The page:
Sélecteur de langues
Brussels, 18th July 2002
Food: Commission proposes EU-wide safety assessment and authorisation of smoke flavourings
The European Commission has acted to safeguard public health by proposing new procedures for the safety assessment and authorisation of 'smoke' flavourings. A smoky flavour is attributed to a lot of products, from smoked ham to smoked salmon. Smoke flavourings are often used instead of fresh smoke to impart a smokyflavour to foods such as meat, fish or snacks. The chemical composition of smoke is complex and smoked foods in general give rise to health concerns. Smoke flavourings are produced by condensing fresh smoke in water. The condensed smoke is then fractionated and purified during the production of smoke flavourings. Because of this purification process, the use of smoke flavourings is generally considered to be of less health concern than the traditional smoking process.
A wide range of different smoke flavourings is produced from smoke condensates. The Scientific Committee on Food, an independent committee that advises the Commission on questions concerning consumer health and food safety, has concluded that the existing multitude of smoke flavourings are based on only a limited number of commercially available smoke condensates and that, therefore, the toxicological evaluation should focus on these condensates rather than on the multitude of derived smoke flavourings.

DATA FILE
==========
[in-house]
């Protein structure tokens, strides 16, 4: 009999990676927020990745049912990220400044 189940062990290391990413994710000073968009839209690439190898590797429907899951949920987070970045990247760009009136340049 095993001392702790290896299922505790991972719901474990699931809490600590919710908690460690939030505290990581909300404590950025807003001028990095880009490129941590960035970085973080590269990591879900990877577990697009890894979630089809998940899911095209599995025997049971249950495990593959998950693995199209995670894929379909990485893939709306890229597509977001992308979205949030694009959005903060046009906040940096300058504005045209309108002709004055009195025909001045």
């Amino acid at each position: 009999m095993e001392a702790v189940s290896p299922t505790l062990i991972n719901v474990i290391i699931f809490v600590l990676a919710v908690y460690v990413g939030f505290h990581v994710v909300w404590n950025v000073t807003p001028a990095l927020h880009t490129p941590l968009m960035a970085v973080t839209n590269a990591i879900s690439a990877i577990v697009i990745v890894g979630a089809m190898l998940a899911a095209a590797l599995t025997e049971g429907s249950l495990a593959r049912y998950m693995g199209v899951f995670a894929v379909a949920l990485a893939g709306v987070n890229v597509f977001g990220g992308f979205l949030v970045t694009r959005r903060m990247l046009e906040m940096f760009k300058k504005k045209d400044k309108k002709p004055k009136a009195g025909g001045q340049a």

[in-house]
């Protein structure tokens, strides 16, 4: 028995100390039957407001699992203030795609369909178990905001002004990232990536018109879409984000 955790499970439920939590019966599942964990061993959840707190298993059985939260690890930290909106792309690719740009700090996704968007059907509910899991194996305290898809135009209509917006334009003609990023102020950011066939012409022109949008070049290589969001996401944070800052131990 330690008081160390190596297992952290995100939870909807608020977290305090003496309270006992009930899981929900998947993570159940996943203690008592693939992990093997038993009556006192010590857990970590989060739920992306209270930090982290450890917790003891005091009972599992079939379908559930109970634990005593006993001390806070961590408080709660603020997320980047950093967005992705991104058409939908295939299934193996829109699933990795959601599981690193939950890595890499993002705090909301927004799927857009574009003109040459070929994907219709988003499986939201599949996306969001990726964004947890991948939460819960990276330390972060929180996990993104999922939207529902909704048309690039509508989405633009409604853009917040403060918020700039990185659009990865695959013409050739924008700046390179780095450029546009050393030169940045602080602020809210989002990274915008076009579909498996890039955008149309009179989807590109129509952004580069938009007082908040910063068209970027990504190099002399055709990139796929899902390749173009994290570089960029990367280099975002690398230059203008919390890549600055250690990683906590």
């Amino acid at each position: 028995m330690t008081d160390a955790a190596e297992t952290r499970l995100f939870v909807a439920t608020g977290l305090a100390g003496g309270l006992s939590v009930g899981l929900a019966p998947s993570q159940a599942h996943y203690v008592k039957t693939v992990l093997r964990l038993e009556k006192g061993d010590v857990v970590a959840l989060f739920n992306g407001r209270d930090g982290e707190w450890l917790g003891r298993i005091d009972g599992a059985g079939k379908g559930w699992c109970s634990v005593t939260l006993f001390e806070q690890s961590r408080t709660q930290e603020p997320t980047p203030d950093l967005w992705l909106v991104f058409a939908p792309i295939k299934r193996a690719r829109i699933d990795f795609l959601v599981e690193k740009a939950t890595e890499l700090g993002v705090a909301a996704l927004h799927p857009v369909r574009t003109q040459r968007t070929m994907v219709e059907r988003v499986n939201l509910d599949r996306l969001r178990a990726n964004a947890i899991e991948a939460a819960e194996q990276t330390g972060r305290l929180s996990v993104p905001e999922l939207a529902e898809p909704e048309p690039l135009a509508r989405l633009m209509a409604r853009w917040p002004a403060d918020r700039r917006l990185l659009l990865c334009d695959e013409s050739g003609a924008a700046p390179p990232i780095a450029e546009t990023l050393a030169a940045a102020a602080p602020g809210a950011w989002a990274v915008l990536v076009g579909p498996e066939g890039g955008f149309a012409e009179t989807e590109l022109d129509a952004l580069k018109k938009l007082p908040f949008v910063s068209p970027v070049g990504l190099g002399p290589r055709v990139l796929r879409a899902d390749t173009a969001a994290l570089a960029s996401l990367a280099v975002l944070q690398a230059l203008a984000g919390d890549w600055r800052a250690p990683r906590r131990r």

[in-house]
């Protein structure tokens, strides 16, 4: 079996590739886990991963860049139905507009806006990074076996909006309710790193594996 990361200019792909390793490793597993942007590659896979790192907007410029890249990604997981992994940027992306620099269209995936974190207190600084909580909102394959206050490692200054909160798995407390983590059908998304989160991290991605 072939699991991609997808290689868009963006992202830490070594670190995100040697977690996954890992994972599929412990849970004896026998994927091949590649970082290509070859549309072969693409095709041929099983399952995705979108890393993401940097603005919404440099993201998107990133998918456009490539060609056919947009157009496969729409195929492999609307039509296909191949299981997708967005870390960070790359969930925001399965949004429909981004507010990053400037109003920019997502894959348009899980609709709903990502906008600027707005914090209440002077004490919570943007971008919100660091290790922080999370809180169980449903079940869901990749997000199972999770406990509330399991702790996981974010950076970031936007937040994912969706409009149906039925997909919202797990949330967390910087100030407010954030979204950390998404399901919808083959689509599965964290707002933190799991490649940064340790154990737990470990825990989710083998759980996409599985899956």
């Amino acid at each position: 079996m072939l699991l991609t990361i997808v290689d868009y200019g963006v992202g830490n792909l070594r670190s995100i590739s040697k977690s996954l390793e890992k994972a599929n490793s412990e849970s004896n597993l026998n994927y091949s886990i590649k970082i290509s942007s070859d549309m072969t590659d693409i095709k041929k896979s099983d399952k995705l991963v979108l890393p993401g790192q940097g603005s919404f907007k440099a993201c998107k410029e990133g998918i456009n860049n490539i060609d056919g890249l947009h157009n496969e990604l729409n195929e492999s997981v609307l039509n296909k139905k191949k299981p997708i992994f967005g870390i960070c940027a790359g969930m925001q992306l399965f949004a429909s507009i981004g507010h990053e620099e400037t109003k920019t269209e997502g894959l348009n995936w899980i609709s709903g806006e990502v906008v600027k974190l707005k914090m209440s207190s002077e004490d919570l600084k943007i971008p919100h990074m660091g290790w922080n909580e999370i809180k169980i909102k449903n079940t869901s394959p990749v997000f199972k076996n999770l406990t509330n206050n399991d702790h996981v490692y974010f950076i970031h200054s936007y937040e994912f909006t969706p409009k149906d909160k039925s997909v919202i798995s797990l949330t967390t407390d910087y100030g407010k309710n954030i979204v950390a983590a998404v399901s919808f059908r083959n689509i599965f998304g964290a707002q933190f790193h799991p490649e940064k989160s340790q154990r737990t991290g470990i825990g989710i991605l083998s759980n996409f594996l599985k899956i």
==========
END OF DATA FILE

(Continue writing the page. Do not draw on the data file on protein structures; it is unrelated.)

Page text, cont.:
Based on this advice, the Commission has proposed to establish a procedure for the safety assessment and authorisation of smoke condensates. For an application for authorisation of a smoke condensate, the producer will need to provide detailed information on the production method as well as on the further steps in the production of derived smoke flavourings, the intended uses in or on specific food or food categories, chemical specifications, toxicological studies and validated methods for sampling and detection. The evaluation will be carried out by the European Food Safety Authority according to a transparent procedure within a specific timeframe. The Commission will make a decision on each application based on the outcome of the evaluation.
The Commission proposes to restrict the authorisations to a period of ten years after which the authorisations will need to be renewed. This provision would ensure that products were regularly re-evaluated according to the latest scientific and technical knowledge.
The Commission's proposal for a regulation on smoke flavourings used or intended for use in or on foods will be submitted to the European Parliament and the Council for adoption under the so-called co-decision procedure.
Further information is available on the flavourings web site of the Commission's Health and Consumer Protection Directorate General: